RED WING -- During a global pandemic not everything is going to run as smoothly as desired. The Shuttered Venue Operators Grant program is one example of an entity created to aid organizations during the pandemic that has fallen short of its goal.
U.S. Rep. Angie Craig visited the Sheldon Theater on Thursday, July 8, as the theater is one of many Minnesota organizations that applied for and still awaits a Shuttered Venue Operators Grant.
In June, Craig and more than 200 of her colleagues in the House sent a letter to the Small Business Administration to “expedite the release of funds to beneficiaries of the Shuttered Venue Operators Grant.” The letter also noted:
“The rollout of this program and the release of funds is of great concern to us and many of our constituents. In addition to the initial crash of the application portal on April 8 and delay of the opening to April 28th, there has been a significant delay in the processing of applicants and awarding of funds.”
The Small business Administration explains: “The Shuttered Venue Operators Grant program was…
The letter was sent on June 16. As of June 14, the Small Business Administration had approved only 411 grants of the over 14,000 applications submitted.
On Thursday, Craig met with Sheldon Theatre Executive Director Jeff Larson, Red Wing Area Chamber of Commerce Executive Director Michelle Larson and Laura Aadalen, who works in member service with the chamber.
Jeff Larson told Craig that the Sheldon could qualify for $320,000 from the Shuttered Venue Operators Grant program. He explained there are a few ways the theater could use the funding, depending on what is allowed by the SBA.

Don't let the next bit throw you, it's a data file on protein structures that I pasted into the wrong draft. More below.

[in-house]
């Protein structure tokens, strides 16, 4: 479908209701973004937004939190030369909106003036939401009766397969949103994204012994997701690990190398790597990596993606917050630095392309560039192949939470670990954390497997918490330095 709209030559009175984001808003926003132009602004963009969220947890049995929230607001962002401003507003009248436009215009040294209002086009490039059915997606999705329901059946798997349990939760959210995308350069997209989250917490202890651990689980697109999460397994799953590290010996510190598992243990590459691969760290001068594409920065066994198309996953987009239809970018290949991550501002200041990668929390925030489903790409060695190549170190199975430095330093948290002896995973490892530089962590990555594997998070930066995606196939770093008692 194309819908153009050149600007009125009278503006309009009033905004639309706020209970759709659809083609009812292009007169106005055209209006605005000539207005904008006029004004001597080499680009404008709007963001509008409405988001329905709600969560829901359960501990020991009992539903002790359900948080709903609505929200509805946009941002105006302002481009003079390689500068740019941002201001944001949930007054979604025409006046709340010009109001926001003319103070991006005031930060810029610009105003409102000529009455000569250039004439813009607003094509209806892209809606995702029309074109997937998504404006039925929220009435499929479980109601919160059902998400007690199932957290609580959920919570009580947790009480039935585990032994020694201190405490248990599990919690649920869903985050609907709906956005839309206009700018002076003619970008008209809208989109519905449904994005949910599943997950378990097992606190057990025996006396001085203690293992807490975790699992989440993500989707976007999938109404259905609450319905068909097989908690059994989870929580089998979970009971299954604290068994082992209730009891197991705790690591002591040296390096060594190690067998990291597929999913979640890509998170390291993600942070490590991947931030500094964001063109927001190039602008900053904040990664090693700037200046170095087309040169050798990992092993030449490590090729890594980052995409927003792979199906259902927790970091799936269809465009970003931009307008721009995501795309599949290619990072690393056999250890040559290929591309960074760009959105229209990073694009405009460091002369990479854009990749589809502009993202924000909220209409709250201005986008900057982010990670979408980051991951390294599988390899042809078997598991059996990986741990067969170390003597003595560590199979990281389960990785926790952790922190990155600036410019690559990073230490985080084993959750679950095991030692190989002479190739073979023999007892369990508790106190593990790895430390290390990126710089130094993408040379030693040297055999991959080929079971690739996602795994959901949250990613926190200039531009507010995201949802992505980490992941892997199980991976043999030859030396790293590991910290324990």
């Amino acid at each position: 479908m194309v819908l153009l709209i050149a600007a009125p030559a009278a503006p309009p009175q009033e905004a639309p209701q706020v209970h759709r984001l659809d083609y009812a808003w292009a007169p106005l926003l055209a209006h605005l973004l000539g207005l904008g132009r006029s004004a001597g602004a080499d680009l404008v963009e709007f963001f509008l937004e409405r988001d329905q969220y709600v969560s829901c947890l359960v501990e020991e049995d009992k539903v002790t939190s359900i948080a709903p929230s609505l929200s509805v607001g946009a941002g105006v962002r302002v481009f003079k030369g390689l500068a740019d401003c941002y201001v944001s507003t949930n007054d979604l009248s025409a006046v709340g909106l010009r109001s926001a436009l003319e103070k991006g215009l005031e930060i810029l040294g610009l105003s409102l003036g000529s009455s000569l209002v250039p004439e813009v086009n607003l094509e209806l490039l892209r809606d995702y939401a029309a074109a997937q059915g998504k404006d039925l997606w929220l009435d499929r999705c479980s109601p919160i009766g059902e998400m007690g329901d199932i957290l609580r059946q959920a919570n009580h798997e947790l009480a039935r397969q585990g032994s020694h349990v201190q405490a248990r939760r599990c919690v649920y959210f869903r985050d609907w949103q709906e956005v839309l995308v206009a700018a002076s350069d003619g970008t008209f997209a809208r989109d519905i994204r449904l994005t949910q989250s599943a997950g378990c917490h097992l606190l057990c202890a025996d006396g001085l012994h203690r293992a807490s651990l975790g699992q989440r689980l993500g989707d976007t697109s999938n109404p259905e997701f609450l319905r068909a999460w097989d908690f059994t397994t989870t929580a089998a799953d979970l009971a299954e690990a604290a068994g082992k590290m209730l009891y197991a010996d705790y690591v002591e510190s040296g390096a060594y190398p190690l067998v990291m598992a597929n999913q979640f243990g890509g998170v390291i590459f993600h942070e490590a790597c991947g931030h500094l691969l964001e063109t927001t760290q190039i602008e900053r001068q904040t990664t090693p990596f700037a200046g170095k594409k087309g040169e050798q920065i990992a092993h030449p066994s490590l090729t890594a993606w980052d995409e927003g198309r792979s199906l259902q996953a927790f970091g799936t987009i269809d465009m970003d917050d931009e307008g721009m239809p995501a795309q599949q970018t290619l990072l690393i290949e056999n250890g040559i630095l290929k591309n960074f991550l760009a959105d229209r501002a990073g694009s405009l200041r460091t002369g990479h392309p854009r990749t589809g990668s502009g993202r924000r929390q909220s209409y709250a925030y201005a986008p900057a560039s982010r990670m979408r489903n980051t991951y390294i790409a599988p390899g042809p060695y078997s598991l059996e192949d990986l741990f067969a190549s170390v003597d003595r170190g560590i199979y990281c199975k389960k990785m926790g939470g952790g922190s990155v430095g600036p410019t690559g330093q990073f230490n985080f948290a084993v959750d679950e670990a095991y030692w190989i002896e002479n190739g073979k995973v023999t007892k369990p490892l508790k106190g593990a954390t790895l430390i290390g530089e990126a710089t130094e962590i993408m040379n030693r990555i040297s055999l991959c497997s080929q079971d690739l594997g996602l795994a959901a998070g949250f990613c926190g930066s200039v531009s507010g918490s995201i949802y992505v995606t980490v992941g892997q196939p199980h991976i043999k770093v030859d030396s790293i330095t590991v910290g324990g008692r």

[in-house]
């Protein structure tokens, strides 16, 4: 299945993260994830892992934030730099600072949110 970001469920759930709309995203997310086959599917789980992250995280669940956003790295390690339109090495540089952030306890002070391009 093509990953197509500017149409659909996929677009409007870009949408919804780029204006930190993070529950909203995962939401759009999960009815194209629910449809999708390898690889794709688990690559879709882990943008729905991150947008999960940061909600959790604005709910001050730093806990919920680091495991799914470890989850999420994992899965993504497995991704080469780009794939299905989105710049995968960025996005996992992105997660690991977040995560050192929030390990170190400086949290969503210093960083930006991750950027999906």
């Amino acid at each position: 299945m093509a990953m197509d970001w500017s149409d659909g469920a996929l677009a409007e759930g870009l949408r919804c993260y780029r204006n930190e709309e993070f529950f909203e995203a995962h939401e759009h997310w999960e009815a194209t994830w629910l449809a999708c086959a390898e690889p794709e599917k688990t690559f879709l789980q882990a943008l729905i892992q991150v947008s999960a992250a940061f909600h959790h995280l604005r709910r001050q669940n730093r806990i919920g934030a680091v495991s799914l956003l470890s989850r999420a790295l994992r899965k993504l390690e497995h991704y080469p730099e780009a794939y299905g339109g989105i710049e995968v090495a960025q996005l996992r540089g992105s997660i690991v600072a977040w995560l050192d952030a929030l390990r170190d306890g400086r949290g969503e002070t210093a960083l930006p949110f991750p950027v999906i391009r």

He mentioned that he hopes to rebuild a cushion for the theater so he doesn’t have to worry about being able to pay staff. He also stated that there are a few improvements to the building that grant dollars could possibly go toward, including the installation of accessible faucets in all the theater’s bathrooms.
While most venues that applied for the grant have yet to receive funding, the Sheldon Theatre is lower on the SBA’s priority list because the facility is owned by the city.
Despite delays in possible future funding, Jeff Larson understands that this is a unique challenge for the Small Business Administration.
“I am very much trying to remember that the people at the SBA don’t do stuff like this, and they were thrown this program,” he said.
Ultimately the Sheldon Theatre is doing well compared to many venues across the country.
The letter to the SBA stated, “We are hearing from venue operators who are days away from closing their doors if these funds are not sent soon. These small businesses not only provide good jobs and contribute economically to our local communities, they contribute to the spirit and local culture as well. We must act now.”
One reason that the Sheldon is doing well -- comparatively -- is that staff worked to stay ready.
Jeff Larson told Craig, “I always thought, ‘this thing can’t go on for six more weeks,’ and you know, the great thing about being optimistic is eventually you’ll be right.”
While many live shows were canceled or postponed, the Sheldon was able to bring art to the community virtually.
Now, the theater has a full 2021-2022 season and people are responding.
“We’re setting ticket sales records so far for season tickets,” he said.
Before Craig left, Jeff Larson and Michelle Larson emphasized that the Sheldon Theatre’s importance in the community goes beyond the art that it brings to the city. Michelle Larson explained that when people come to Red Wing for a performance they also visit local restaurants and shops. She added, “Red Wing has an amazing art community, so I think building on that is what Red Wing should do because that’s what people love about Red Wing.”